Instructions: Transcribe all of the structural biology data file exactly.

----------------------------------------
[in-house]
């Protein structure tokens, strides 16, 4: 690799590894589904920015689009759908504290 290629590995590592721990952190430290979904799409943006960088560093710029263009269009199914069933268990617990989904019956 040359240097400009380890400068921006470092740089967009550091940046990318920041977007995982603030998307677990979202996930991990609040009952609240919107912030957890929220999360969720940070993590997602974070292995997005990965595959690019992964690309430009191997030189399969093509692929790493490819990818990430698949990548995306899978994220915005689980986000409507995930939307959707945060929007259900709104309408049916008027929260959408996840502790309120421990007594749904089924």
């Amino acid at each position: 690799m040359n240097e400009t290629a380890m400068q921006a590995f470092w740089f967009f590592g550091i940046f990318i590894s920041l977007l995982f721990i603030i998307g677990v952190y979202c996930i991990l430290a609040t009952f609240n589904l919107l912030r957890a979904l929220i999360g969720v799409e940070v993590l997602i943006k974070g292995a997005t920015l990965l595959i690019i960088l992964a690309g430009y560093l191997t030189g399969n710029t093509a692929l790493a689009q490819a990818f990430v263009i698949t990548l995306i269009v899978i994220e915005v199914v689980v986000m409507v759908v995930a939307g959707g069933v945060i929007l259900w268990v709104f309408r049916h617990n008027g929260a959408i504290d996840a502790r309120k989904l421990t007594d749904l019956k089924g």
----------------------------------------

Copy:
[in-house]
């Protein structure tokens, strides 16, 4: 690799590894589904920015689009759908504290 290629590995590592721990952190430290979904799409943006960088560093710029263009269009199914069933268990617990989904019956 040359240097400009380890400068921006470092740089967009550091940046990318920041977007995982603030998307677990979202996930991990609040009952609240919107912030957890929220999360969720940070993590997602974070292995997005990965595959690019992964690309430009191997030189399969093509692929790493490819990818990430698949990548995306899978994220915005689980986000409507995930939307959707945060929007259900709104309408049916008027929260959408996840502790309120421990007594749904089924």
């Amino acid at each position: 690799m040359n240097e400009t290629a380890m400068q921006a590995f470092w740089f967009f590592g550091i940046f990318i590894s920041l977007l995982f721990i603030i998307g677990v952190y979202c996930i991990l430290a609040t009952f609240n589904l919107l912030r957890a979904l929220i999360g969720v799409e940070v993590l997602i943006k974070g292995a997005t920015l990965l595959i690019i960088l992964a690309g430009y560093l191997t030189g399969n710029t093509a692929l790493a689009q490819a990818f990430v263009i698949t990548l995306i269009v899978i994220e915005v199914v689980v986000m409507v759908v995930a939307g959707g069933v945060i929007l259900w268990v709104f309408r049916h617990n008027g929260a959408i504290d996840a502790r309120k989904l421990t007594d749904l019956k089924g």